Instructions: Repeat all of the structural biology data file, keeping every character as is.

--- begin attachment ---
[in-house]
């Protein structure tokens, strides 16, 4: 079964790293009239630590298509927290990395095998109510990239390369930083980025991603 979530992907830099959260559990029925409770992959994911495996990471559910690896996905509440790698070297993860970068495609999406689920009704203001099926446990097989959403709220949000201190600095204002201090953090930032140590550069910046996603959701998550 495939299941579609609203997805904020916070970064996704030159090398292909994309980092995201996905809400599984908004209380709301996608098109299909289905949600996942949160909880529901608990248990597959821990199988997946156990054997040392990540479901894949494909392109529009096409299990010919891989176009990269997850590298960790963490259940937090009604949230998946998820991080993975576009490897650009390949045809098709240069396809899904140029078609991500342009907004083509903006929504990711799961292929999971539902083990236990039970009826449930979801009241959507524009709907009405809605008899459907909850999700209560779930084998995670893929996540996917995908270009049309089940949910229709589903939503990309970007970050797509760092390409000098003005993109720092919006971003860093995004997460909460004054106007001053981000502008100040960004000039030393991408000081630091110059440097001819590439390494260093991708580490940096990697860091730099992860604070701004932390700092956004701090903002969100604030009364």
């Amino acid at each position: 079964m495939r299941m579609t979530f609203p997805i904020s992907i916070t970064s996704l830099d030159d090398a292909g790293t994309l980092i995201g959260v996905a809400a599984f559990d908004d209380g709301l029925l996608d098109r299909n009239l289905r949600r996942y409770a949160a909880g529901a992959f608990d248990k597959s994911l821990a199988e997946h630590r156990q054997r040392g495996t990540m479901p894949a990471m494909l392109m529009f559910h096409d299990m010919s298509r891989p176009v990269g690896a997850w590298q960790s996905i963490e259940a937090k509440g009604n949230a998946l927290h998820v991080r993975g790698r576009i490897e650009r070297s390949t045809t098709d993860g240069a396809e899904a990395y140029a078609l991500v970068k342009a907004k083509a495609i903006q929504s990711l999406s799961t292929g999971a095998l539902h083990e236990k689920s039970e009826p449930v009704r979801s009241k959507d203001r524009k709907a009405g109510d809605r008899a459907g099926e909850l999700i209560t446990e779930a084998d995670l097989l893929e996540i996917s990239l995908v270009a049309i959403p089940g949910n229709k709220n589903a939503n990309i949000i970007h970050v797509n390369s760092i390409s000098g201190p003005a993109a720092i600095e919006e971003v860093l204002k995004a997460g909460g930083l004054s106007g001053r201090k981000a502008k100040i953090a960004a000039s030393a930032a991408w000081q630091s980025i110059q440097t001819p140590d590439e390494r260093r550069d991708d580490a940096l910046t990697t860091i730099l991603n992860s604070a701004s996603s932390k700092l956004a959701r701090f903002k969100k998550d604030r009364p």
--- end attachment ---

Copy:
[in-house]
């Protein structure tokens, strides 16, 4: 079964790293009239630590298509927290990395095998109510990239390369930083980025991603 979530992907830099959260559990029925409770992959994911495996990471559910690896996905509440790698070297993860970068495609999406689920009704203001099926446990097989959403709220949000201190600095204002201090953090930032140590550069910046996603959701998550 495939299941579609609203997805904020916070970064996704030159090398292909994309980092995201996905809400599984908004209380709301996608098109299909289905949600996942949160909880529901608990248990597959821990199988997946156990054997040392990540479901894949494909392109529009096409299990010919891989176009990269997850590298960790963490259940937090009604949230998946998820991080993975576009490897650009390949045809098709240069396809899904140029078609991500342009907004083509903006929504990711799961292929999971539902083990236990039970009826449930979801009241959507524009709907009405809605008899459907909850999700209560779930084998995670893929996540996917995908270009049309089940949910229709589903939503990309970007970050797509760092390409000098003005993109720092919006971003860093995004997460909460004054106007001053981000502008100040960004000039030393991408000081630091110059440097001819590439390494260093991708580490940096990697860091730099992860604070701004932390700092956004701090903002969100604030009364």
């Amino acid at each position: 079964m495939r299941m579609t979530f609203p997805i904020s992907i916070t970064s996704l830099d030159d090398a292909g790293t994309l980092i995201g959260v996905a809400a599984f559990d908004d209380g709301l029925l996608d098109r299909n009239l289905r949600r996942y409770a949160a909880g529901a992959f608990d248990k597959s994911l821990a199988e997946h630590r156990q054997r040392g495996t990540m479901p894949a990471m494909l392109m529009f559910h096409d299990m010919s298509r891989p176009v990269g690896a997850w590298q960790s996905i963490e259940a937090k509440g009604n949230a998946l927290h998820v991080r993975g790698r576009i490897e650009r070297s390949t045809t098709d993860g240069a396809e899904a990395y140029a078609l991500v970068k342009a907004k083509a495609i903006q929504s990711l999406s799961t292929g999971a095998l539902h083990e236990k689920s039970e009826p449930v009704r979801s009241k959507d203001r524009k709907a009405g109510d809605r008899a459907g099926e909850l999700i209560t446990e779930a084998d995670l097989l893929e996540i996917s990239l995908v270009a049309i959403p089940g949910n229709k709220n589903a939503n990309i949000i970007h970050v797509n390369s760092i390409s000098g201190p003005a993109a720092i600095e919006e971003v860093l204002k995004a997460g909460g930083l004054s106007g001053r201090k981000a502008k100040i953090a960004a000039s030393a930032a991408w000081q630091s980025i110059q440097t001819p140590d590439e390494r260093r550069d991708d580490a940096l910046t990697t860091i730099l991603n992860s604070a701004s996603s932390k700092l956004a959701r701090f903002k969100k998550d604030r009364p």